543 F2d 1195 Simmons Refining Company v. Royal-Globe Insurance Company
543 F.2d 1195
SIMMONS REFINING COMPANY, Third-Party Plaintiff-Appellant,
ROYAL-GLOBE INSURANCE COMPANY, Third-Party Defendant-Appellee.
United States Court of Appeals,
Argued Sept. 21, 1976.
Decided Oct. 26, 1976.
Sheldon Davidson, Chicago, Ill., for plaintiff-appellant.
Robert L. Kiesler, Chicago, Ill., for defendant-appellee.
Before HASTINGS, Senior Circuit Judge, and PELL and WOOD, Circuit Judges.
HASTINGS, Senior Circuit Judge.
Simmons Refining Company, third-party plaintiff (Simmons), and its insurer, Royal-Globe Insurance Company, third-party defendant (Royal-Globe), filed cross-motions for summary judgment on the questions of duty to defend and duty to indemnify raised by the third-party action. Supporting and opposing memoranda were filed by both parties in the federal district court.1 The trial court denied the motion of Simmons and granted the motion of Royal-Globe, holding that Royal-Globe was under no duty to defend or indemnify. Summary judgment for Royal-Globe was accordingly entered, from which Simmons now appeals.
The underlying cause of action was filed on October 23, 1974, by Carlin Gold Mining Company (Carlin), a Delaware corporation, against Simmons. In substance, it was alleged that Simmons had converted by purchase about 5,000 troy ounces of gold previously stolen from Carlin. Damages in the amount of $503,154.04 were sought.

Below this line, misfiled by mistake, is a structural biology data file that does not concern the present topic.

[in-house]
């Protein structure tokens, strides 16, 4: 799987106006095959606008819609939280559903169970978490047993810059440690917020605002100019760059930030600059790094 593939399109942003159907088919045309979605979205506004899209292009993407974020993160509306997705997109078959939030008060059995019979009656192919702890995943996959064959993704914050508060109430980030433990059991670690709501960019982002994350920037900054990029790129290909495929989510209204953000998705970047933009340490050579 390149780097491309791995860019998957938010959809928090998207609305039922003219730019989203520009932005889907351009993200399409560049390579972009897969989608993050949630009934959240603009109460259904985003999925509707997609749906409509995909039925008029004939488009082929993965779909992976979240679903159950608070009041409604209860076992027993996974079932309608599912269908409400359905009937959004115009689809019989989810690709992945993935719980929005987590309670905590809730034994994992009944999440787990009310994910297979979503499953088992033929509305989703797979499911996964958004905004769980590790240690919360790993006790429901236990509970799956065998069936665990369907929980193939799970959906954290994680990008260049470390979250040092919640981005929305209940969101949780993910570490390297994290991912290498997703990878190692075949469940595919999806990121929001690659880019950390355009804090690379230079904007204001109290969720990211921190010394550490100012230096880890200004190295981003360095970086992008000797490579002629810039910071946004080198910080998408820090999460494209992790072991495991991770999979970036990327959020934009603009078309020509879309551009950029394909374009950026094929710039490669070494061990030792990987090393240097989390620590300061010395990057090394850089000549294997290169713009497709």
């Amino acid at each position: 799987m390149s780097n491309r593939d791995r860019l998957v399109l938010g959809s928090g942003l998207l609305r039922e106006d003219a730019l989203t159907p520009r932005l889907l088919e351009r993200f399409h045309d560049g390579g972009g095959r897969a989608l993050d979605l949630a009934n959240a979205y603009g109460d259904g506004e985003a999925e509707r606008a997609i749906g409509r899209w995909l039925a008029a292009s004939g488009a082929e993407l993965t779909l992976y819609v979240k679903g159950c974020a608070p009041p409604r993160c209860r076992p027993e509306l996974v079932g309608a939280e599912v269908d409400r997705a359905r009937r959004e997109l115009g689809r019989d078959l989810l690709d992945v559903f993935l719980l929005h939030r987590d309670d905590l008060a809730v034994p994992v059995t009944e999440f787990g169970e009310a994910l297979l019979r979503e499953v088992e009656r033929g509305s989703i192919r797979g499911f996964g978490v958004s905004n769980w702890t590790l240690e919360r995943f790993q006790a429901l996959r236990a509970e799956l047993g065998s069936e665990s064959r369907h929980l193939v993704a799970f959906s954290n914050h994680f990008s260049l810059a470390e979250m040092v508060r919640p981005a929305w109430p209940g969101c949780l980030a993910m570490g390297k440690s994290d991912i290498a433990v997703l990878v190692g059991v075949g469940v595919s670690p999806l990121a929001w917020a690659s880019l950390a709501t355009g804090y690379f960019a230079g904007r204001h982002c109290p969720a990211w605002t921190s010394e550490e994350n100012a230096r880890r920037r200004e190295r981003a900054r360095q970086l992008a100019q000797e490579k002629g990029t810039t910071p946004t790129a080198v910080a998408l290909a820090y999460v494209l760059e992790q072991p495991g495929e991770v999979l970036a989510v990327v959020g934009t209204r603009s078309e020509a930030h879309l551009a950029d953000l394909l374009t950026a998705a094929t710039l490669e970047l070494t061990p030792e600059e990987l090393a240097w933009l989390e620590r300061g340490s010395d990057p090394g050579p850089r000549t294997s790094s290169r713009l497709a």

It was alleged in Count I of the complaint that during a period from January 1971 to March 1974, certain named employees of Carlin conspired to steal large quantities of gold in various stages of refinement. It was further alleged that during this period the conspirators transmitted the stolen gold to one Paul Norboe. Norboe was a gold dealer, licensed by the Secretary of the United States Treasury, and he, in turn, sold the gold to Simmons. There was no allegation of scienter, merely that Simmons became liable to Carlin on the ground of conversion.
Count II of the complaint incorporated by reference the allegations of Count I. In addition, it was alleged that at the time Simmons bought the gold from Norboe, Simmons knew or had reason to know that the gold had been stolen and that Norboe had no right to sell or dispose of it. By way of answer to the complaint, Simmons admitted that it had from time to time received shipments of gold from Norboe, but denied that it had known the source of the gold. Simmons specifically denied that it had known or had reason to know that the gold was stolen property and that Norboe had no right to sell or dispose of it.